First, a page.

In myth making, a strong message should never get in the way of a good story. A riveting story is what myth making is all about. But when a strong message joins a great story, the myth becomes transcendent. It forms part of our culture, like the Bible.
So it may be with Matt Damon’s and Ridley Scott’s recent tour de force
, “The Martian.”
Don’t worry. I won’t spoil the movie for readers who haven’t yet seen it. Matt Damon has to survive, or there wouldn’t be much of a story. Beyond that, the how, what and when provide the riveting experience.
But the movie offers more than dazzling graphics and a riveting tale. At long last, it transcends the consistently mindless but spectacular violence in which Hollywood has lost itself.
For decades we’ve been trapped in an infinite maze of remakes of “Spiderman,” James Bond thrillers and, yes, Matt Damon’s own “Bourne” series. Never mind the repetition and lack of creativity and imagination. The worst thing about these movies was not their numbing sameness. They all offered a single, depressing moral message: even if you are a superhuman hero, your sad fate is a grinding struggle of mindless violence endlessly fighting mindless human evil. For any alien intelligent species that may be watching us from afar, this consistent message has been an advertisement for our extinction.
Our comic-book superheroes have suffered this Sisyphean lot for some time. Recently, writers, producers and directors have been lost in the same maze of nihilistic tedium, afraid to exit for fear of losing money or position. “The Martian” finally breaks this dismal mold
, offering sound moral messages for our era.
Individually, we humans are small, light, weak, fragile, and stupid. Collectively, we have come to dominate our small planet. We out-compete and out-survive all of the other millions of species that share our isolated world.
How do we do that? By working together.
Other primates are capable of cooperating. Even insects are. But our species’ unique combination of intelligent communication and empathy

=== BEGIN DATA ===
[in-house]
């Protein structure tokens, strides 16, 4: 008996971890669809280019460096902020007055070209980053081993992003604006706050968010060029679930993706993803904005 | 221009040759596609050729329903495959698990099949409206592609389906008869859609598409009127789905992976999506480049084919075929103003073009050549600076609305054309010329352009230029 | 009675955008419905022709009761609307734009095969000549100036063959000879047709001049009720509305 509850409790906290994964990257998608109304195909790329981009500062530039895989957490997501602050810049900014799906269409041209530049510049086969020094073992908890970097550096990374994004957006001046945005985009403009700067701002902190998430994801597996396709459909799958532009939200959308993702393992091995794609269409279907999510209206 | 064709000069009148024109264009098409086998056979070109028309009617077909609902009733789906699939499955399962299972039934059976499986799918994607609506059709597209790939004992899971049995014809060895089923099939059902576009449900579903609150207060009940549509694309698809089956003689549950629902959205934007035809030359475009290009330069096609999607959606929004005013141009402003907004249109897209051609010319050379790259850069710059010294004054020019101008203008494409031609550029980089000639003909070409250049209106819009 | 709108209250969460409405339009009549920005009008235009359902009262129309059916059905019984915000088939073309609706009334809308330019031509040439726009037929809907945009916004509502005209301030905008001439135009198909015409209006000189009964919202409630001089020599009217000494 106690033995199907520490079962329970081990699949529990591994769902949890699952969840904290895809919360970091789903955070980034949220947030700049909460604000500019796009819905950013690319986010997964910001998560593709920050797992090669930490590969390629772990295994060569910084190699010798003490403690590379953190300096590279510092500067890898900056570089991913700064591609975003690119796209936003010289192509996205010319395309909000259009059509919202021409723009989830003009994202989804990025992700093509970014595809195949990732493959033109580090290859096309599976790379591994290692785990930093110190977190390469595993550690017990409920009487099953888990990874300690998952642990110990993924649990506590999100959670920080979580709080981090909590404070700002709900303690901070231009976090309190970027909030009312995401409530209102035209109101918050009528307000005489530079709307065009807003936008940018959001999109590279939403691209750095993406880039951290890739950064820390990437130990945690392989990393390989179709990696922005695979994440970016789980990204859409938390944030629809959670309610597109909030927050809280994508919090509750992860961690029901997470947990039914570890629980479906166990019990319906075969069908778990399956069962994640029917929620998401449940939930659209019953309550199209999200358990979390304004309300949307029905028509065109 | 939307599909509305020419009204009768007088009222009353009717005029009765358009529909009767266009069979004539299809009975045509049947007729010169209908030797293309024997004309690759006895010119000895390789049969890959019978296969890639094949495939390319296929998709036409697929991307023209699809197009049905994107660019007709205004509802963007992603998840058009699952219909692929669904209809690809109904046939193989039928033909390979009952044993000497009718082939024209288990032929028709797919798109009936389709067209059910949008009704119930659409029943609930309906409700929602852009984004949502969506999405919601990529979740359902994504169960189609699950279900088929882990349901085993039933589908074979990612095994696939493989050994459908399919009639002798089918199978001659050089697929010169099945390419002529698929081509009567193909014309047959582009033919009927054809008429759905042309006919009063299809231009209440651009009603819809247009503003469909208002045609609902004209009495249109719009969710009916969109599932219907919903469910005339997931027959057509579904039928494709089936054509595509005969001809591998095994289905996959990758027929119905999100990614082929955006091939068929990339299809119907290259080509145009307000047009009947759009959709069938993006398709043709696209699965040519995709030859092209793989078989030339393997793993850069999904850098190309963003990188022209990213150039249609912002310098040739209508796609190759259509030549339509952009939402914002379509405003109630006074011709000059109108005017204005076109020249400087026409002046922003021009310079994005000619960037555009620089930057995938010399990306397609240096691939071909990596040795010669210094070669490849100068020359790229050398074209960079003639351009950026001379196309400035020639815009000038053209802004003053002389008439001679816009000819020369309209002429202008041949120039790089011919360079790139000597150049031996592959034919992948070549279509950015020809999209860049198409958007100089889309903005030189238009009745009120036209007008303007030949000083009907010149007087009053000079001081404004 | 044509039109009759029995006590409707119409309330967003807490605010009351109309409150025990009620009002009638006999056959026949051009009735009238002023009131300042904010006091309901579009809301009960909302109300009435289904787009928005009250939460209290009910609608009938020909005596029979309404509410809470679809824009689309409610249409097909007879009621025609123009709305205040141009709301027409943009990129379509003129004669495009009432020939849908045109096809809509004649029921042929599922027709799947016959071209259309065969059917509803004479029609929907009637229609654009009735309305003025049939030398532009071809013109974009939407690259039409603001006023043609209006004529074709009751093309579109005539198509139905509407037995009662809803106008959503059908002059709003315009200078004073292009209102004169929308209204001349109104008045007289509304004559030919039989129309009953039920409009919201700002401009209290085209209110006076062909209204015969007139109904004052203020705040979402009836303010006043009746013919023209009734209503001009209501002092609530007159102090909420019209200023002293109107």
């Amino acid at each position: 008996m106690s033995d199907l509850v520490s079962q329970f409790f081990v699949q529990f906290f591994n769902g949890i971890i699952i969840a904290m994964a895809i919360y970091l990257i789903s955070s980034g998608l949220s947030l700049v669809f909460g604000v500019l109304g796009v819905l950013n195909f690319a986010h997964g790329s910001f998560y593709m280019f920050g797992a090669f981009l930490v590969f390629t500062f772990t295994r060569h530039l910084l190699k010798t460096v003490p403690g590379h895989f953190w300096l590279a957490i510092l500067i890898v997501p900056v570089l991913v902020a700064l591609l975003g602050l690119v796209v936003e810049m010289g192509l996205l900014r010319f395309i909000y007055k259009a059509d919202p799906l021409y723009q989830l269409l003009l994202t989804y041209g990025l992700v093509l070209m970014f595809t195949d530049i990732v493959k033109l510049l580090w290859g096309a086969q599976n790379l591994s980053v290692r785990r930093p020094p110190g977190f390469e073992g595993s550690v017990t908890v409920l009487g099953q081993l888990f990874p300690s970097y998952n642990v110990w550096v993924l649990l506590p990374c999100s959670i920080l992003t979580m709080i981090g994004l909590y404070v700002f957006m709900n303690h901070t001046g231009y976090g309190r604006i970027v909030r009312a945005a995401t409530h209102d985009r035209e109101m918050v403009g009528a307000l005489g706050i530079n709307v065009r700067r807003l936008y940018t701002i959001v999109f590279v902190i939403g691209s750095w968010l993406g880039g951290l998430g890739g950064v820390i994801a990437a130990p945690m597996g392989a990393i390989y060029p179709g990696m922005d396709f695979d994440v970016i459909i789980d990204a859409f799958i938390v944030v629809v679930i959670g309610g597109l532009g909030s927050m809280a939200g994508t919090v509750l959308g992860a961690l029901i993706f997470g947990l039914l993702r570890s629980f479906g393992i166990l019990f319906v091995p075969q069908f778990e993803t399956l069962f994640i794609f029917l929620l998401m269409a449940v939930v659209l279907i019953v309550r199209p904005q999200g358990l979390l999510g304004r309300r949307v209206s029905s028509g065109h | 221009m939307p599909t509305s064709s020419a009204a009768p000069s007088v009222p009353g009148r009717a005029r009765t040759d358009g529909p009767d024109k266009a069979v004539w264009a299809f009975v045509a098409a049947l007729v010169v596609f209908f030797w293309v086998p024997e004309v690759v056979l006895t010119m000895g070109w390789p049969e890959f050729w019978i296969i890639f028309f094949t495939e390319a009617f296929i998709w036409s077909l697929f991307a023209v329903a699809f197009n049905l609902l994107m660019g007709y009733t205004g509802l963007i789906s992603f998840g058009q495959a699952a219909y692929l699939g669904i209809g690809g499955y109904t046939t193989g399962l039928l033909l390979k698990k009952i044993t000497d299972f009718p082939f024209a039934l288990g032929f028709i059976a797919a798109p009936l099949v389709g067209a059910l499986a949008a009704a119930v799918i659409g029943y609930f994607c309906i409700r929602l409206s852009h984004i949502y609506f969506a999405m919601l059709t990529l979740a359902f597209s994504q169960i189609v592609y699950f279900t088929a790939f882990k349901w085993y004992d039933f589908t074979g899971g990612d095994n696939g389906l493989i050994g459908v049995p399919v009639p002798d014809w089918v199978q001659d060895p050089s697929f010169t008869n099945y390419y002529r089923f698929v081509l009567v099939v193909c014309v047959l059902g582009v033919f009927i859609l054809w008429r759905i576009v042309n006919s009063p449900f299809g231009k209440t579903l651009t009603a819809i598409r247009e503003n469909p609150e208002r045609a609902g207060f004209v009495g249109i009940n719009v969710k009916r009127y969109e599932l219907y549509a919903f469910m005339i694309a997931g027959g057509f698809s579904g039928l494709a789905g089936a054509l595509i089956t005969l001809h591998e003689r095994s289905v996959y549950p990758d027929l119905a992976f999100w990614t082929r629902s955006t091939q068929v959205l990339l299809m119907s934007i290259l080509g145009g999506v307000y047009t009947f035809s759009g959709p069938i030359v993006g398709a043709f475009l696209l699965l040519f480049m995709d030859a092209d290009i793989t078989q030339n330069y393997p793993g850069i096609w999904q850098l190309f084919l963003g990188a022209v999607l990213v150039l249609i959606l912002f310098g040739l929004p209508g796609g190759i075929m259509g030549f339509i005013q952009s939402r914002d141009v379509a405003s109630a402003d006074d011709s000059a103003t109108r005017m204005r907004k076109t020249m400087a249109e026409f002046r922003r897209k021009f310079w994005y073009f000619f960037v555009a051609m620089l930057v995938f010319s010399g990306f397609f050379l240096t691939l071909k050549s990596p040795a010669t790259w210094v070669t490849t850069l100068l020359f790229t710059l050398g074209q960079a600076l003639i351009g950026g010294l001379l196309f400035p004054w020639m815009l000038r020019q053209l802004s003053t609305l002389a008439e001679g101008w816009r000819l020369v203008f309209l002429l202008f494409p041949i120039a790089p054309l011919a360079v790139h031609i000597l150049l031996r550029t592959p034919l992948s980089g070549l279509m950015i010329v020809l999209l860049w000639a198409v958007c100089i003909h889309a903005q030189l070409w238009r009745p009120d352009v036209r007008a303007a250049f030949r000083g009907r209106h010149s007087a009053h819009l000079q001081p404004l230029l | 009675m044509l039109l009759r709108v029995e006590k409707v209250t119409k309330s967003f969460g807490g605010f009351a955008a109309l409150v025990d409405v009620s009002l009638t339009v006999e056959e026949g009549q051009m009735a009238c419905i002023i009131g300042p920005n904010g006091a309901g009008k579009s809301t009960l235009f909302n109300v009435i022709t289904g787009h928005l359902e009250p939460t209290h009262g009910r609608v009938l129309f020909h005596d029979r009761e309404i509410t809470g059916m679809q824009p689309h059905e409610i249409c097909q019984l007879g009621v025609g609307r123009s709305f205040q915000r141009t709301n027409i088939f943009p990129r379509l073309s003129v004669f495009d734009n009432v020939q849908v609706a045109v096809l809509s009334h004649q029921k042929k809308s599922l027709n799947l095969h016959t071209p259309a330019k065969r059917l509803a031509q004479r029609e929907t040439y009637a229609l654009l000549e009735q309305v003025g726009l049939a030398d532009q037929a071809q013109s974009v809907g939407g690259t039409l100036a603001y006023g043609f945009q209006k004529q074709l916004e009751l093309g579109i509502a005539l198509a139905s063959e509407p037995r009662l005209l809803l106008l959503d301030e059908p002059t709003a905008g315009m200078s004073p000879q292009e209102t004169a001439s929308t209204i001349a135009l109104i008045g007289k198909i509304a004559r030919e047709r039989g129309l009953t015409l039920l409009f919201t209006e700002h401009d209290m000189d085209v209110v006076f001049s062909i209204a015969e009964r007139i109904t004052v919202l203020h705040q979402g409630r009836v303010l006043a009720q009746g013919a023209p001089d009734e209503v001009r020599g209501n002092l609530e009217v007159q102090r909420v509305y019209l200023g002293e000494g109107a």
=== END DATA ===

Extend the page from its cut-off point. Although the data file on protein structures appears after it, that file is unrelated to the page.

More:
has taken us farther—much farther—than any other species on our planet.
The secret of our human success is not our opposable thumbs, our upright posture or our grapefruit-sized brains. How many Newtons, Adam Smiths, Darwins, and Einsteins have we had in our entire history? No, our chief evolutionary advantage is not our overhyped brains. It’s our ability to work together, at a level of detail and complexity that no other species here has mastered. We do that every day, while we wait centuries for our next individual genius.
The notion of transcendent cooperation seems to be a modern meme. Less than two weeks before “The Martian’s” release, PBS’ “Nova” series aired a retrospective
of the lifelong work of an eminent biologist, E.O. Wilson. This scientist made uniquely useful insights into our own human biology by comparing us with ants and termites. As he noted, these species, too, display altruism and individual self-sacrifice in the service of cooperation, though probably not the fully conscious kinds we humans have.
Without preaching, “The Martian” immerses us in our human capacity to cooperate. It does so at three levels. The first is the obvious one: all those scientists and technicians assembled in the control room at NASA’s Space Center.
There each man and woman does a small but necessary task with absolute dedication, precision and professionalism. Electronic systems connect each to the others and to external workers and instruments. The whole endeavor resembles a gigantic super-organism, which comes alive and aware at the critical moment of launch.
The second level of cooperation is “just” a dramatic device. At one point in the story, Matt’s team, on the way home without him, has to turn back to save him.